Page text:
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Hmm...being a noob, I've been trying to find the right gear combinations and I think I have. I am staying with the smallest front gear on the mountain, period. Hopefully I graduate out of that to the middle gear. But hey, I'll be happy to just stop hiking the bike on higher climbs...whew!
 

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I try to stay off the smallest chainring, but if I'm beat and there's a long hill I don't hesitate to use it. For the most part I'm on the middle chainring and use the middle-small sized cogs, but if I'm feeling good I'll be in the big chainring.
 

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Despite what the mountain bike police tell you....it's perfectly OK to use the granny gear.

The biggest thing with the newbies I've ridden with though is cross chaining. Really try to get use to how your gears work. I have a buddy that still cross chains even after several years of riding. You need to shift without even thinking about it.
 

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Discussion Starter · #15 ·
WOW I DIDNT REALIZE THAT TYPING IN ALL CAPS WAS THAT BIG OF A DEAL I DIDNT REALIZE THAT I WOULD GET THAT MUCH FEED BACK.

One question what is cross chain?
or all crosschain
???
 

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ballbuster
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Some people like it...

BelaySlave said:
Despite what the mountain bike police tell you....it's perfectly OK to use the granny gear.

The biggest thing with the newbies I've ridden with though is cross chaining. Really try to get use to how your gears work. I have a buddy that still cross chains even after several years of riding. You need to shift without even thinking about it.
But yeah, Cross chaining does wear the drivetrain out faster. Doesn't keep me from cross chaining. I like big ring and larger cogs when going down techy downhills. It keeps the chain tight, and keeps it from slapping on the chainstay. I don't do huge miles that way.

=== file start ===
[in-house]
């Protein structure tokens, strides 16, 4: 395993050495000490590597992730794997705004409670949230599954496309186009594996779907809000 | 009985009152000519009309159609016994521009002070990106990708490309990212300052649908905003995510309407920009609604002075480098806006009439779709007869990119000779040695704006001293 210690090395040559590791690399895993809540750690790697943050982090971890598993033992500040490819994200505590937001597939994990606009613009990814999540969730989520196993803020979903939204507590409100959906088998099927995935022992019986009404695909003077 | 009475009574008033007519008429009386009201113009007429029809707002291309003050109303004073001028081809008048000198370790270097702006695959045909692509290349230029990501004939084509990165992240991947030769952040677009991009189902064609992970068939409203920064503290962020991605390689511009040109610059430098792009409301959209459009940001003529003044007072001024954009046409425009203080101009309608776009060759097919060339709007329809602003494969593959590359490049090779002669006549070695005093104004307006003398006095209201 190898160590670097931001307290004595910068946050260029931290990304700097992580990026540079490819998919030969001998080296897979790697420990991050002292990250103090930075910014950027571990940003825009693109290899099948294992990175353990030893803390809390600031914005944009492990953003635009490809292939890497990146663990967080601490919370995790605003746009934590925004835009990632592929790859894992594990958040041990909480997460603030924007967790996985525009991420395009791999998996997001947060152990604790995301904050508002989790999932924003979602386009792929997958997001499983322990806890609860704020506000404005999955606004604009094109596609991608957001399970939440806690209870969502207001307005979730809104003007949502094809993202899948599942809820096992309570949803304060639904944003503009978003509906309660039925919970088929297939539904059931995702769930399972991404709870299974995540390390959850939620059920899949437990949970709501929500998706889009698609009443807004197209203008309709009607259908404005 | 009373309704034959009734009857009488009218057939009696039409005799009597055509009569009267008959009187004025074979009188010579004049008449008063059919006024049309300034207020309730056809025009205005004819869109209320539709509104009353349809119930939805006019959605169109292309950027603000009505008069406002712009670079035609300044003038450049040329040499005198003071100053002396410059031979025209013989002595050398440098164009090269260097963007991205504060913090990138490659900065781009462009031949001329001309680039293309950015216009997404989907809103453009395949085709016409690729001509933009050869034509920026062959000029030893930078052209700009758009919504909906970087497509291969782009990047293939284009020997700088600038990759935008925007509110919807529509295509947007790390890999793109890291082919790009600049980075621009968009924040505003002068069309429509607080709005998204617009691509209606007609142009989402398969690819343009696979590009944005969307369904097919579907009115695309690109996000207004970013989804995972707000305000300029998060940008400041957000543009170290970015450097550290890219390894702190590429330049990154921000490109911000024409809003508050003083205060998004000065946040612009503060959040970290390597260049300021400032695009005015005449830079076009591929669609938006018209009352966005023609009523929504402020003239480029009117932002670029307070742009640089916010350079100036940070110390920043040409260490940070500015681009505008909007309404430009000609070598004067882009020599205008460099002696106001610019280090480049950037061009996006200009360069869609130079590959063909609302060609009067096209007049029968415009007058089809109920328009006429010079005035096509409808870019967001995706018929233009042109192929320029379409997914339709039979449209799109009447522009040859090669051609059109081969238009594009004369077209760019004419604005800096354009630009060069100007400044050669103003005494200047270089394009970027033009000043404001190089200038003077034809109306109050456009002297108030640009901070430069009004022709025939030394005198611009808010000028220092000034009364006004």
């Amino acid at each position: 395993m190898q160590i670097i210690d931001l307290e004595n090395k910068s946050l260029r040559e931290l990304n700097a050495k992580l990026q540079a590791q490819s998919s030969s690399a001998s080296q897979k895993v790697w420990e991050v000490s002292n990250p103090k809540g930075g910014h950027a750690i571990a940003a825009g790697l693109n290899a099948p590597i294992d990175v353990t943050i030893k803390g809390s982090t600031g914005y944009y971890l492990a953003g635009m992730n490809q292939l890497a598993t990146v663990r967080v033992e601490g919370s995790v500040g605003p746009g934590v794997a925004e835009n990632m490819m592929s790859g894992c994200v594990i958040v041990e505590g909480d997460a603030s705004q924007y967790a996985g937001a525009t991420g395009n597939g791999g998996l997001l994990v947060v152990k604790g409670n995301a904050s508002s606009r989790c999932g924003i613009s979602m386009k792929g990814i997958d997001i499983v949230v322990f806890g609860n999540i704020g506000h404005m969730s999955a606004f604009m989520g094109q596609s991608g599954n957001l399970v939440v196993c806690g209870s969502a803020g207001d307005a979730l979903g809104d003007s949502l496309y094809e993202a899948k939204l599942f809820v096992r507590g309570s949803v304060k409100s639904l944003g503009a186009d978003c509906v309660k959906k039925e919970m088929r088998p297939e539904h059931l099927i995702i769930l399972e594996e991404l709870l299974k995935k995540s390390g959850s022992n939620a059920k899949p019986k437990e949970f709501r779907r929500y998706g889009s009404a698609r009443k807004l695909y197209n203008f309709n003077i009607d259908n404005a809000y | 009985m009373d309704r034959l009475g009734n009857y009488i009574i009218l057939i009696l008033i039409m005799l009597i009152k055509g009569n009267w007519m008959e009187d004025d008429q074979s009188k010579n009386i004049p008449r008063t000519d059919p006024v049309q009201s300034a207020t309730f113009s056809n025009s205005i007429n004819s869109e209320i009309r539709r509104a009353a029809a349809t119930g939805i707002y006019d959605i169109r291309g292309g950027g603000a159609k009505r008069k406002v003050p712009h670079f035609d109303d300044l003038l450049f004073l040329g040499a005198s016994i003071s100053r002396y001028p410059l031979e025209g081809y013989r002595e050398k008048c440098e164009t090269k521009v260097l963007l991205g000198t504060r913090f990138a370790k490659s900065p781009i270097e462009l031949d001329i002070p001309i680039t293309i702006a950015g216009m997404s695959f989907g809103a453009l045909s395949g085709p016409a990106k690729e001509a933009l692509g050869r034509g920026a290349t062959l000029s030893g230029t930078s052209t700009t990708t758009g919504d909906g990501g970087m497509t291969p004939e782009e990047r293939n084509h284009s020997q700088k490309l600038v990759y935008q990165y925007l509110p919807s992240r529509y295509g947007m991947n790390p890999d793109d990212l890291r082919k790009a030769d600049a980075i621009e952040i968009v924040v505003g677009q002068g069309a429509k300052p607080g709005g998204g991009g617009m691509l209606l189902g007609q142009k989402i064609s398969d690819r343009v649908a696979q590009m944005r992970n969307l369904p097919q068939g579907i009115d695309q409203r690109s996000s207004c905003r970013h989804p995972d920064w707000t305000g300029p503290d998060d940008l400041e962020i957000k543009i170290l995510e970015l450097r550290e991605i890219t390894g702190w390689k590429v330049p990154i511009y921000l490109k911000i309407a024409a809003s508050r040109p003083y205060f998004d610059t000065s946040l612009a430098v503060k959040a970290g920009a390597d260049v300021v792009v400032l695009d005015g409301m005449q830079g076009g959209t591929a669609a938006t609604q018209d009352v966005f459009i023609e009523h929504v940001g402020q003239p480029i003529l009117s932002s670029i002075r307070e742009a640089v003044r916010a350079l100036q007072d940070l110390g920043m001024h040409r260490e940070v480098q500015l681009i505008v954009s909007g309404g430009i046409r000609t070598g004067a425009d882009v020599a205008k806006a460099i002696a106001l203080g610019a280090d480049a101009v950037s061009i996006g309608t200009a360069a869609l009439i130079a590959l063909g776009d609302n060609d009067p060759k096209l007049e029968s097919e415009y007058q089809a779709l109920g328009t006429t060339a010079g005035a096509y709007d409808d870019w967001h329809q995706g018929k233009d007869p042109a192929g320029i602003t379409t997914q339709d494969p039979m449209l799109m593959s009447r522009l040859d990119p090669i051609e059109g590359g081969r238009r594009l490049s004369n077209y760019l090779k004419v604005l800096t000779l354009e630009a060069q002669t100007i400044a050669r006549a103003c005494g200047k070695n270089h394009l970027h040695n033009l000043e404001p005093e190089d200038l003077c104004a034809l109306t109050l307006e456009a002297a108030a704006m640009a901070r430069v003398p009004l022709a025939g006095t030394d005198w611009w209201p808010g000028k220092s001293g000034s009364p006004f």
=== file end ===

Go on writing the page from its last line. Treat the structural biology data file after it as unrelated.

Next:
I have a bud who loves granny gear and small cogs. He likes the 1:1 gear in there somewhere. I wouldn;t tho. Granny gear wears out really fast on my bikes, and is easy to chainsuck in mud.
 

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Picture looking down at your gears as if you are sitting on the bike....

Your front chainring has 3 chainrings. The smallest is the closest to the center and then the middle and then large.

Your rear cog has either 8 or 9 speeds.

Your smallest chainring is only suppose to be used with the last third or so of your cog (basically starting with the largest cog and then the next two or three down). Your middle chainring is primarily used with the middle third of the cog and the largest chainring will work best with the remaining cogs.

An example of crosschaining is like when you stay in your smallest chainring and smallest cog. It will wear your drivetrain down.
 

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Cross chain: when the chain is on the outer large front chainring and on the large inner rear cog. This causes the chain to cross more gears than neccessary. (look down on the chain).

Also when on the chain is on the inner small front chainring and on the small outer rear cog.

The chain will consume more energy and be tougher too shift with increased wear.

Most people avoid when on the outer large front chainring the three largest inner cogs on the rear.

Most people avoid when on the inner small front chainring the three smallest outer cogs on the rear.

Whew
 

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trail rat
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I have three Simple Speed bikes; I do not shift since they have but one gear, I just pedal.
I have a geared FS bike that I do not shift since I do not ride it anymore. :eekster: